Beyond the Eagles not being a major rebuilding project, Pederson is a good fit for the Eagles.
The organization had a certain feel under Andy Reid. He was loyal to the players and they loved him. It wasn’t completely sunshine and rainbows, but it certainly wasn’t a cold, corporate culture. Some of that got lost during the Chip Kelly years. Lurie wants that feel back.
There was a more extreme example in KC when Scott Pioli became GM of that team and tried to bring the Patriots magic to a place that more of a laid back, family organization. Things went very, very wrong.
The NovaCare Complex didn’t become anything quite like that, but the organization got away from where it was during the Reid era. And Lurie saw it only heading further away.
Pederson saw things done right as a player (MIA, GB, PHI) and coach (PHI, KC). Pederson hasn’t just seen how Reid treated players, he’s experienced it. Reid coached QBs in Green Bay and developed a relationship with him there. Then Reid brought him to Philly and gave Pederson his first chance to be a starting QB. Reid and Pederson stayed in touch when their paths parted and that led to Reid giving Pederson his first NFL coaching job a decade later. There was loyalty and friendship between the two. That wasn’t just a friendship of convenience.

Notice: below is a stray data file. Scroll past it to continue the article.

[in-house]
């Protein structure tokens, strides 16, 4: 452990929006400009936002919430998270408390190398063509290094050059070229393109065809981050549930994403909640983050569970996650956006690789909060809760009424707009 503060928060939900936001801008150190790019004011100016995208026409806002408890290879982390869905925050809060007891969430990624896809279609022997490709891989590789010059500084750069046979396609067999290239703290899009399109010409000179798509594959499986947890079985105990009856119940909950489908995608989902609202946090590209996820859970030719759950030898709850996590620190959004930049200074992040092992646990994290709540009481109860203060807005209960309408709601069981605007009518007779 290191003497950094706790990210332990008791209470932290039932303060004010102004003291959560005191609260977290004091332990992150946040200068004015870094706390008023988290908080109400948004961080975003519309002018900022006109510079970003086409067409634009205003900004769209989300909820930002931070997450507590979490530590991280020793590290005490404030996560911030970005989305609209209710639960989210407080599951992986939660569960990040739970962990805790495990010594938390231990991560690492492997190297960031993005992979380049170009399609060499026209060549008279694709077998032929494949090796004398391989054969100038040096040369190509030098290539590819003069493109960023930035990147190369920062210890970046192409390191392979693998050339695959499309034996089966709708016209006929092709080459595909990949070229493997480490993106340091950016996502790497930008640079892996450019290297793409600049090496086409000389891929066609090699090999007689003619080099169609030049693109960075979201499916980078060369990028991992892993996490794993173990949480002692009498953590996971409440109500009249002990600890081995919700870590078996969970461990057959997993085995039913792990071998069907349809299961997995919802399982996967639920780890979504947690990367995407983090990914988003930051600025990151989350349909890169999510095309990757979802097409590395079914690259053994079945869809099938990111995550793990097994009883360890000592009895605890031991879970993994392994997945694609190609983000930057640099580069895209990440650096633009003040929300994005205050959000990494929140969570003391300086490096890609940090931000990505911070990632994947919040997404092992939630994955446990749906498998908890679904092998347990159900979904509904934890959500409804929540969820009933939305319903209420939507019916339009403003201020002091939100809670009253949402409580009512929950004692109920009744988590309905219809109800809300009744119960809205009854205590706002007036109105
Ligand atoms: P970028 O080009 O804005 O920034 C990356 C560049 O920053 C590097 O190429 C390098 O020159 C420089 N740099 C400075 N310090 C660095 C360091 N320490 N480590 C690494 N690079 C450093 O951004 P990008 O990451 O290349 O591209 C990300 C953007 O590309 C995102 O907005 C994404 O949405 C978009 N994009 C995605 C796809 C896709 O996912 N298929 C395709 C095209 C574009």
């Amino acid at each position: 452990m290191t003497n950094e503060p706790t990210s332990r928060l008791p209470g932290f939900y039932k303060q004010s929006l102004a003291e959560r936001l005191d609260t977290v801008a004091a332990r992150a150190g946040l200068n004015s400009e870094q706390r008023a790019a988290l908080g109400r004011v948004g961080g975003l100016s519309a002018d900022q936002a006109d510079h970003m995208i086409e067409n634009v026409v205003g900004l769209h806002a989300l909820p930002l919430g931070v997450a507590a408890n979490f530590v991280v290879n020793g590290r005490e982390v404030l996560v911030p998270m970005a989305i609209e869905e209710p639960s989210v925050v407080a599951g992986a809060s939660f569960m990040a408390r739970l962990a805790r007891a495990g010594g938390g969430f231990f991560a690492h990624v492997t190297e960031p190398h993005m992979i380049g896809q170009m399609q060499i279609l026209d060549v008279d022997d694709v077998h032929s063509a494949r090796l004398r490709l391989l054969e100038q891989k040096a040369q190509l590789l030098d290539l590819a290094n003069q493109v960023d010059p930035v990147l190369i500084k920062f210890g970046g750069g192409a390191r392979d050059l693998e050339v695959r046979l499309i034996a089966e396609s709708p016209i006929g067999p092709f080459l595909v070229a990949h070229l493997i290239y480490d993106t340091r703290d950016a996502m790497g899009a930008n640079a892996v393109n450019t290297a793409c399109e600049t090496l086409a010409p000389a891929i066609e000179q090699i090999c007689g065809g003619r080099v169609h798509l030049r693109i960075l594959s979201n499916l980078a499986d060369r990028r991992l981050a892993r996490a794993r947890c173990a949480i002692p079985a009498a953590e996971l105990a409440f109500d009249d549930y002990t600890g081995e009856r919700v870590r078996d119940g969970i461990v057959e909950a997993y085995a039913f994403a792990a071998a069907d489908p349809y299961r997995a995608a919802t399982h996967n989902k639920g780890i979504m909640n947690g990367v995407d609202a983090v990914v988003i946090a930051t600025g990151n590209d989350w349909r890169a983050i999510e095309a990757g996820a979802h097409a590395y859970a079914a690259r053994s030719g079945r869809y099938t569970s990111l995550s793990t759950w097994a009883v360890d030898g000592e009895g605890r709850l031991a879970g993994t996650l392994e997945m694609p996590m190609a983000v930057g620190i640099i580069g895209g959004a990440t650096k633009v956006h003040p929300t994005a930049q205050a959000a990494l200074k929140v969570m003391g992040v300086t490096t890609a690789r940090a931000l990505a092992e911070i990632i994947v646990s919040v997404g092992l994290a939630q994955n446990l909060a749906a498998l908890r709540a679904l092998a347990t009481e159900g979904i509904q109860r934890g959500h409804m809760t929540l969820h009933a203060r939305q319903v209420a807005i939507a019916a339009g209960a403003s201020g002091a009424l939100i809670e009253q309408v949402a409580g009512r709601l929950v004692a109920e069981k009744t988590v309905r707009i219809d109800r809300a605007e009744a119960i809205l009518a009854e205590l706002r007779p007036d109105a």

I think Pederson would do a lot to build up player relations and improve the atmosphere at NovaCare.
There is also the question of how a coach would fit in with the Eagles current power structure. Pederson knows Howie Roseman and has worked with him before. That doesn’t mean they would be best friends, but having an existing relationship should help them to work together. Pederson knows Lurie well. Lurie is reportedly high on Pederson, especially for his football knowledge, personality and background.
Pederson wouldn’t be coming to an organization where he had to assert his authority and let people know how he wants things done (in a dictatorial way). He would actually be loosening things up from the past few years. Pederson still knows some in the building so that familiarity would help with the transition.
Coming from KC, Pederson saw Reid and John Dorsey have a healthy coach-GM relationship. Pederson wouldn’t be coming to the Eagles to fight for power and worry about who had control of what. He would be a young coach focused on winning.
Doug Pederson is not a sexy candidate. There is no great player, unit or team in his background. That doesn’t mean anything, though.